IVR for Banking and Residential Telephone Subscribers Using Stored Messages Combined with a New Number-to-Speech Synthesis Method
This paper describes the phonetic analysis of spoken numbers and a special approach used to achieve high quality number-to-speech (NTS) synthesis for IVR systems. The new solution provides the possibility of combining synthesized numbers with stored speech messages for professional teleinformatic applications where numbers have to be pronounced automatically (telebanking systems, ordering services, industrial information systems). Examples for English, German, Portuguese and Hungarian are given.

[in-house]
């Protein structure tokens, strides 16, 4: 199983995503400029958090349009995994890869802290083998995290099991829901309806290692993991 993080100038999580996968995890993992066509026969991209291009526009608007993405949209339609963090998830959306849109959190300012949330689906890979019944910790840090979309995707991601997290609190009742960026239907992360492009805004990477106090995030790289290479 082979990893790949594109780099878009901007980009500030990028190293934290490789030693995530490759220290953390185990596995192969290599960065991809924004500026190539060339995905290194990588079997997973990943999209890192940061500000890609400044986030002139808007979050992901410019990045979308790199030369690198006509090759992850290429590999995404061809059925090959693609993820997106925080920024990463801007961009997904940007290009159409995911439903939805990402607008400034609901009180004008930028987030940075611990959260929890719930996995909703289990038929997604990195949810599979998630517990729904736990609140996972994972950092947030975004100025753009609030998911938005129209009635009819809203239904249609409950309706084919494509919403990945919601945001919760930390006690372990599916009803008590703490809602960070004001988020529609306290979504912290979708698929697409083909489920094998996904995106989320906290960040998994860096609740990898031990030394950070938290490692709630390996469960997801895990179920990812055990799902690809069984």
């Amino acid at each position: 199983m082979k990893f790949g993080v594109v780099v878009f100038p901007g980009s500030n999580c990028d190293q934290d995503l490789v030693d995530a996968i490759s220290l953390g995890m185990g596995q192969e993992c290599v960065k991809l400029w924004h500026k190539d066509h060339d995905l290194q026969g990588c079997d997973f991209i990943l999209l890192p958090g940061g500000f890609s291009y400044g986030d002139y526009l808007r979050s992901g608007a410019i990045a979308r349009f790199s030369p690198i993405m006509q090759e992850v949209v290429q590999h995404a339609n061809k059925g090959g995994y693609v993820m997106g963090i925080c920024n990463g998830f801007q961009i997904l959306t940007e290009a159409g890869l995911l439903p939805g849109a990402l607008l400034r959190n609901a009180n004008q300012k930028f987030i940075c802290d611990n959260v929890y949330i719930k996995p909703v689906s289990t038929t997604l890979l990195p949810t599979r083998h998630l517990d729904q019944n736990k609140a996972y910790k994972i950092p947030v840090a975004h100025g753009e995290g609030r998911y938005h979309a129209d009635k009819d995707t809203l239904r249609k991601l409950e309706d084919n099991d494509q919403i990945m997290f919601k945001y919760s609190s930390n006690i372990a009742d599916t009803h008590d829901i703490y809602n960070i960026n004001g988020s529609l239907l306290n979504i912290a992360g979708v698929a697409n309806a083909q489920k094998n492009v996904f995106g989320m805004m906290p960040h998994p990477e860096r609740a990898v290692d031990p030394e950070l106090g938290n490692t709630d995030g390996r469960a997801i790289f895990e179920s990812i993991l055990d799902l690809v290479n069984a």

Key wordsNumber-to-Speech Phonetic Rules Speech Synthesis Message Concatenation
Unable to display preview. Download preview PDF.
- Klabbers, E. A. M. (1997, September). High quality speech output generation through advanced phrase concatenation. Proceedings of Speech Technology in the Public Telephone Network Workshop, COST Telecom Actions 249, 250 and 258 (pp. 85–88), September 26–27, Rhodes, Greece.Google Scholar
- Kvale K., and Foldvik, A. K. (1997, September). Four-and-twenty, twenty-four, What’s in a number? Proceedings of Eurospeech ‘87, Vol. 2, (pp. 729–732), September 22–25, Rhodes, Greece.Google Scholar
- Olaszy, G. (1996). Phonetic analysis of number elements. In Maria G6sy (Ed.), Speech research 96 (pp. 97–109). Budapest: MTA. (in Hungarian: Szamelemek kiejtésének fonetikai vizsgalata, Beszédkutatas 96 Szerk. Gbsy Maria, MTA Nyelvtudomanyi Intézet ).Google Scholar